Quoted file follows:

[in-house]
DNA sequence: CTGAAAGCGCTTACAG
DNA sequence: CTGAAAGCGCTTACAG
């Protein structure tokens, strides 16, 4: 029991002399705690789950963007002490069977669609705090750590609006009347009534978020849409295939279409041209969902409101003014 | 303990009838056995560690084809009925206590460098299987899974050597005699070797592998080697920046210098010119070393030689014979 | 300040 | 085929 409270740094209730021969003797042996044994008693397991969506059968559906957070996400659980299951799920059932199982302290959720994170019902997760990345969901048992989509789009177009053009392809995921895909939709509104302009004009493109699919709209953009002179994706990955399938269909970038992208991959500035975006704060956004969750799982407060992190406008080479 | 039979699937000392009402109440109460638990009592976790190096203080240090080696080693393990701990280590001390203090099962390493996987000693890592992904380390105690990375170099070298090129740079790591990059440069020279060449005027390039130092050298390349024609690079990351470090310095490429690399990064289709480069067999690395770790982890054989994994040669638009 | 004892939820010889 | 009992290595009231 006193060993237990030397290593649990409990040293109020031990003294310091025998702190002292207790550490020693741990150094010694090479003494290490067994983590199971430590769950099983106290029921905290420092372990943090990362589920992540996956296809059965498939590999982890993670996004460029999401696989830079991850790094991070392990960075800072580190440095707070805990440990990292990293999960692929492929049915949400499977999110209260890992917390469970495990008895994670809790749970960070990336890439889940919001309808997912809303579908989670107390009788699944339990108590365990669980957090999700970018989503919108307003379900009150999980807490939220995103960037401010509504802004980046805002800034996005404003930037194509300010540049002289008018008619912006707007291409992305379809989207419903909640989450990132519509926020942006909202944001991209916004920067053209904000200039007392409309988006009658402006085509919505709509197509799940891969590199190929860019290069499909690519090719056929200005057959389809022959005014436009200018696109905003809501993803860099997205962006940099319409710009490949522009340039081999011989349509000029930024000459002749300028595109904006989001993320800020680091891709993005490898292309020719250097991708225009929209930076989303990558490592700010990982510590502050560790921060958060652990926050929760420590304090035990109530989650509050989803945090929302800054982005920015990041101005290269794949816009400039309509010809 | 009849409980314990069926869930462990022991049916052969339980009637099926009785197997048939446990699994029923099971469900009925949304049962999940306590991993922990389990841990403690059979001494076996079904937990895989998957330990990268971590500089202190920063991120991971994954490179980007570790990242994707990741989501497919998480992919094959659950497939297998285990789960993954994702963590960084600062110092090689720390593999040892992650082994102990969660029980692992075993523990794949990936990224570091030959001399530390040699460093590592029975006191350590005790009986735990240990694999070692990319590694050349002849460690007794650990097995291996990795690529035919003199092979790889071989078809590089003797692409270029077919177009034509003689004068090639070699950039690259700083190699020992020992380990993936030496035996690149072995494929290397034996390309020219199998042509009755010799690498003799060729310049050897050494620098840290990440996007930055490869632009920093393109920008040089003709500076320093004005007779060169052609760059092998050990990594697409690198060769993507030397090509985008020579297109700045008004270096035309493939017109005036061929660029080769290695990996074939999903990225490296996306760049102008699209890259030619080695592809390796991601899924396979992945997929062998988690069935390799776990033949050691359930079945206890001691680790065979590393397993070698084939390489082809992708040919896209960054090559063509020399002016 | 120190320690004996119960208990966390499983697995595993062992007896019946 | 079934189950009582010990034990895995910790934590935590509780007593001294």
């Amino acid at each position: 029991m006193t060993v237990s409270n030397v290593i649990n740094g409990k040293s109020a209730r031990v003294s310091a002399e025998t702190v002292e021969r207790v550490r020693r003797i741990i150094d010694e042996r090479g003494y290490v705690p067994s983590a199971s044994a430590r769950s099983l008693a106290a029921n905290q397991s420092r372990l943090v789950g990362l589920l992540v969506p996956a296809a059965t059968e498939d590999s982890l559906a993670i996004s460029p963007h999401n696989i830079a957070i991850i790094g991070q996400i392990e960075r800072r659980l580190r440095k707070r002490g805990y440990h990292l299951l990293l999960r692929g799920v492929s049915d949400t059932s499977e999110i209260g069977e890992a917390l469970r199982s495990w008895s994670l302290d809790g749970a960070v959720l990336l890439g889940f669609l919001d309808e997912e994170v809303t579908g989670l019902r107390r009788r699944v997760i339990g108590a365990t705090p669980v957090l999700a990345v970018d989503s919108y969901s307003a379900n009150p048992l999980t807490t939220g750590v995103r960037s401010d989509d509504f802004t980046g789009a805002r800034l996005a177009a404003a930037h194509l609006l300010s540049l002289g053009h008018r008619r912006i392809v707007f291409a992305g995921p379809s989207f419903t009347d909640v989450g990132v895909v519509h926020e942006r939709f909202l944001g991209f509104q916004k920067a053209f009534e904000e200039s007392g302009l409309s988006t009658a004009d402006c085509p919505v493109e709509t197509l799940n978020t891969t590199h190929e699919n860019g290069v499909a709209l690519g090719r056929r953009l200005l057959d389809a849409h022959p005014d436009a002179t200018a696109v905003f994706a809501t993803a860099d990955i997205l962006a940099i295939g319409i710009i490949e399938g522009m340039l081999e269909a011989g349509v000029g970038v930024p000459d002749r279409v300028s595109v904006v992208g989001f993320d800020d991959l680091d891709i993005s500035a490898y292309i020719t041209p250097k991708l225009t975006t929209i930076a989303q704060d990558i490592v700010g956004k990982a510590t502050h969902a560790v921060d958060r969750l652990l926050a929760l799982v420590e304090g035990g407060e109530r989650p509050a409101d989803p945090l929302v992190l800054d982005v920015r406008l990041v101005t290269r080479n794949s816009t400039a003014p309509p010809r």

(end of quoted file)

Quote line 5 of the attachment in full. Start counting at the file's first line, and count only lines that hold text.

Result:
């Amino acid at each position: 029991m006193t060993v237990s409270n030397v290593i649990n740094g409990k040293s109020a209730r031990v003294s310091a002399e025998t702190v002292e021969r207790v550490r020693r003797i741990i150094d010694e042996r090479g003494y290490v705690p067994s983590a199971s044994a430590r769950s099983l008693a106290a029921n905290q397991s420092r372990l943090v789950g990362l589920l992540v969506p996956a296809a059965t059968e498939d590999s982890l559906a993670i996004s460029p963007h999401n696989i830079a957070i991850i790094g991070q996400i392990e960075r800072r659980l580190r440095k707070r002490g805990y440990h990292l299951l990293l999960r692929g799920v492929s049915d949400t059932s499977e999110i209260g069977e890992a917390l469970r199982s495990w008895s994670l302290d809790g749970a960070v959720l990336l890439g889940f669609l919001d309808e997912e994170v809303t579908g989670l019902r107390r009788r699944v997760i339990g108590a365990t705090p669980v957090l999700a990345v970018d989503s919108y969901s307003a379900n009150p048992l999980t807490t939220g750590v995103r960037s401010d989509d509504f802004t980046g789009a805002r800034l996005a177009a404003a930037h194509l609006l300010s540049l002289g053009h008018r008619r912006i392809v707007f291409a992305g995921p379809s989207f419903t009347d909640v989450g990132v895909v519509h926020e942006r939709f909202l944001g991209f509104q916004k920067a053209f009534e904000e200039s007392g302009l409309s988006t009658a004009d402006c085509p919505v493109e709509t197509l799940n978020t891969t590199h190929e699919n860019g290069v499909a709209l690519g090719r056929r953009l200005l057959d389809a849409h022959p005014d436009a002179t200018a696109v905003f994706a809501t993803a860099d990955i997205l962006a940099i295939g319409i710009i490949e399938g522009m340039l081999e269909a011989g349509v000029g970038v930024p000459d002749r279409v300028s595109v904006v992208g989001f993320d800020d991959l680091d891709i993005s500035a490898y292309i020719t041209p250097k991708l225009t975006t929209i930076a989303q704060d990558i490592v700010g956004k990982a510590t502050h969902a560790v921060d958060r969750l652990l926050a929760l799982v420590e304090g035990g407060e109530r989650p509050a409101d989803p945090l929302v992190l800054d982005v920015r406008l990041v101005t290269r080479n794949s816009t400039a003014p309509p010809r």